Arctic Monkeys turn up the heat at new Cala Mijas Festival

Arctic Monkeys turn up the heat at new Cala Mijas Festival

Arctic Monkeys turn up the heat at new Cala Mijas Festival. Image - Sharon Lopez

With their usual sense of cool and confidence, the Arctic Monkeys headlined the opening night of the inaugural Cala Mijas festival in majestic fashion on Thursday.

The Sheffield outfit, who are set to release their seventh album ‘The Car’ in October, drew on a range of material from across their near 20-year career to give a crowd-rousing performance at the busy 50,000-capacity arena on the fringes of La Cala.

Vocalist/guitarist Alex Turner has always been clever lyrically but he’s developed as a frontman and the band have matured hugely since they burst onto the scene with their brash ‘Whatever People Say I am, That’s What I’m Not’ debut in 2006.

With Turner aged just 20 at that point, the Monkeys have been forced to do their growing up in public and the spotlight has been firmly on them with the English music press once describing them as “our generation’s most important band”.

Brooding opener ‘Do I Wanna Know?’ was joined by other highlights from 2013’s ‘AM’ – arguably their best album – in the likes of ‘Knee Socks’, ‘Why’d You Only Call Me When You’re High?’ and ‘R U Mine?’, although it’s oldie ‘I Bet You Look Good On The Dancefloor’ that still prompts the best reaction.

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Arctic Monkeys. Image – Sharon Lopez

Around 60 artists have been scheduled to perform over the three-day event, with three main stages being augmented by a further platform for DJs and dance-orientated sounds.

Liverpool quartet Crawlers were one of the first bands in the main arena, promoting their ‘Loud Without Noise’ EP by proving they’re both loud and noisy, followed by the highly enjoyable The Lathums, an indie-rock band whose UK No.1 album ‘How Beautiful Life Can Be’ has ensured a keen following.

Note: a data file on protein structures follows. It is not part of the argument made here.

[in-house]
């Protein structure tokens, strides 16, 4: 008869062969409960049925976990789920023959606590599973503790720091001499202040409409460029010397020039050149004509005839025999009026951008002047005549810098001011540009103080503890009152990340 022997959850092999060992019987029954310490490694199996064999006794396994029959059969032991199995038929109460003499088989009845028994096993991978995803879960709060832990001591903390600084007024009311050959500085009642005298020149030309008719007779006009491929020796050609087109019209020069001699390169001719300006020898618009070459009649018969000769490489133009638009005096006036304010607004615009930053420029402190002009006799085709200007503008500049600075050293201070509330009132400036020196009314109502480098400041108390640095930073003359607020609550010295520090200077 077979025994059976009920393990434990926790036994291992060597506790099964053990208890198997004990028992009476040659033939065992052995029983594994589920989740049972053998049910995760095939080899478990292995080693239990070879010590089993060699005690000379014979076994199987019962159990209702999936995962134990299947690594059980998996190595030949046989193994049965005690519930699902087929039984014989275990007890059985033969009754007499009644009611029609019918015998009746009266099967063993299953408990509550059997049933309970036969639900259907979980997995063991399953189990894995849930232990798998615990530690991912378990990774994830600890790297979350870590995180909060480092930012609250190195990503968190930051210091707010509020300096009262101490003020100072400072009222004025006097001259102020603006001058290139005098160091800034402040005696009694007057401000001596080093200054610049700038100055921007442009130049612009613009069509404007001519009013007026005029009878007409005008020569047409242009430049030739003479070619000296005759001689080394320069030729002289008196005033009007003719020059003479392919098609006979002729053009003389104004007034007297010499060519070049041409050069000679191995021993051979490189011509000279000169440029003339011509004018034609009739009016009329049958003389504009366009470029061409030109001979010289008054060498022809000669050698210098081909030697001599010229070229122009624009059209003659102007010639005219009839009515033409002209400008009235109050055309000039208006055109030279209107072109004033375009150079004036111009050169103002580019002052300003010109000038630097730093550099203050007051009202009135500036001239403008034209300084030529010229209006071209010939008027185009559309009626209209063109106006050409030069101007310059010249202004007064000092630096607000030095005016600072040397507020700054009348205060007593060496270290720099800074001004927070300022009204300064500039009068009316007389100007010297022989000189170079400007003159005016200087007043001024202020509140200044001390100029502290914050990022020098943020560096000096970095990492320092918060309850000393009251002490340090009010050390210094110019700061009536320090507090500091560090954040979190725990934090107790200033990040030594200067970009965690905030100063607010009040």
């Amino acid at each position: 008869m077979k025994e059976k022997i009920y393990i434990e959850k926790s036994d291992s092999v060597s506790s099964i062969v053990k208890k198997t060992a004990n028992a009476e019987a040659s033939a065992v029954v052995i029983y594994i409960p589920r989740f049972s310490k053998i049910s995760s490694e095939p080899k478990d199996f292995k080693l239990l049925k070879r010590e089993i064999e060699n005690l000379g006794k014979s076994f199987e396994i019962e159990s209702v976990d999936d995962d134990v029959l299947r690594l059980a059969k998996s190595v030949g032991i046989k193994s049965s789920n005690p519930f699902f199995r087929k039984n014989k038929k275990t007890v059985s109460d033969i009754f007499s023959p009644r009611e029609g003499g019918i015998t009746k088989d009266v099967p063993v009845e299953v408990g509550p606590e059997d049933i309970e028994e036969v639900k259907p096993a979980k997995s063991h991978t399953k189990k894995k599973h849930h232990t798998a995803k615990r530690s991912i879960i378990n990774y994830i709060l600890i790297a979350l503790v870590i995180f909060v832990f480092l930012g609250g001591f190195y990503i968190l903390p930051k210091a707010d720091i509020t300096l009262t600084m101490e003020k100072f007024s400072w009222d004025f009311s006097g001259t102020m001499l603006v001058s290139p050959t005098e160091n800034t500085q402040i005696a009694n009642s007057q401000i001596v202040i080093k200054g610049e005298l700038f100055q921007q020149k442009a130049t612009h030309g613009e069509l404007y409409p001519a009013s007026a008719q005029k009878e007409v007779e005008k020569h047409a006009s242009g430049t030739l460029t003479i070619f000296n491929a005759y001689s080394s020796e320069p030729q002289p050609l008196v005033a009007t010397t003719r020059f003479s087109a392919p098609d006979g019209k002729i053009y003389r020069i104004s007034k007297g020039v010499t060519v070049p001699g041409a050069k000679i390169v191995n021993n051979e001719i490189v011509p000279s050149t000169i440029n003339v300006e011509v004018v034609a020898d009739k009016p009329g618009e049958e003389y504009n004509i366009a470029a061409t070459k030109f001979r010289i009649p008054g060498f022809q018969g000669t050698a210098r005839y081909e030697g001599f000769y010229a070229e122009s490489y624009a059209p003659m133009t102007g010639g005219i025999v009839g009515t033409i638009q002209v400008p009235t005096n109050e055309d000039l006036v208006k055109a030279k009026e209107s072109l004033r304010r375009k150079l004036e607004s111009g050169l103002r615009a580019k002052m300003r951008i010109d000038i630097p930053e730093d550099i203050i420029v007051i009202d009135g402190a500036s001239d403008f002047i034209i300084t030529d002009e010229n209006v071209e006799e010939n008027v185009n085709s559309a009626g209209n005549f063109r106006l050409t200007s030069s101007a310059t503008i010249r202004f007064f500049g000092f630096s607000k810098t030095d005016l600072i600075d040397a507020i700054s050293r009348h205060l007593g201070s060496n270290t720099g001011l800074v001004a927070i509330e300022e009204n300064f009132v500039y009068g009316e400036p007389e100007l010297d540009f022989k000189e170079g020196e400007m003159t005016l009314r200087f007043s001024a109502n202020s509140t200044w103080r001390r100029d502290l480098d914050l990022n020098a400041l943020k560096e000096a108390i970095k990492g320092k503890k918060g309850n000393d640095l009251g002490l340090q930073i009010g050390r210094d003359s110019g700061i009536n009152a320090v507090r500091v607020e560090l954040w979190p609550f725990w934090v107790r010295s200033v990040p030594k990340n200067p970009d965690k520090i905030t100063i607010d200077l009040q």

Inhaler are a four-piece from Dublin with strong, anthemic songs but they’re not called U2. The comparisons are sadly inevitable, however, with frontman Elijah Hewson being the son of Bono and guitarist Josh Jenkinson displaying echoes of The Edge.

It’s still early days for them – Hewson was born just a year before U2’s ‘All That You Can’t Leave Behind’ release – but they already have a UK No.1 album and have genuine potential.

Stockport’s Blossoms have three UK No.1 albums under their belts and have indeed blossomed musically, with the quintet expanding to an eight-piece on stage. With three percussionists, it produces a busyness that helps create a rattling good show.

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Blossoms. Image – Sharon Lopez

Songs include selections from recent album ‘Ribbon Around The Bomb’ but it was a rendition of the Human League’s ‘Don’t You Want Me’ that prompted much dancing around handbags.

Irish singer Roisin Murphy certainly gave the audience every opportunity to dance with her synth-based disco and electro-pop and introduced a splash of colour with frequent changes of costume and headgear as well as backdrop-screen visuals.

It’s the big hits with former band Moloko in ‘The Time Is Now’ and ‘Sing It Back’, however, that got the crowd going.

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Roisin Murphy. Image – Sharon Lopez

The festival continues tonight (Friday) with Nick Cave and the Bad Seeds, Kraftwerk and the Chemical Brothers and climaxes on Saturday with former Oasis frontman Liam Gallagher.

Write up by KIRK BLOWS

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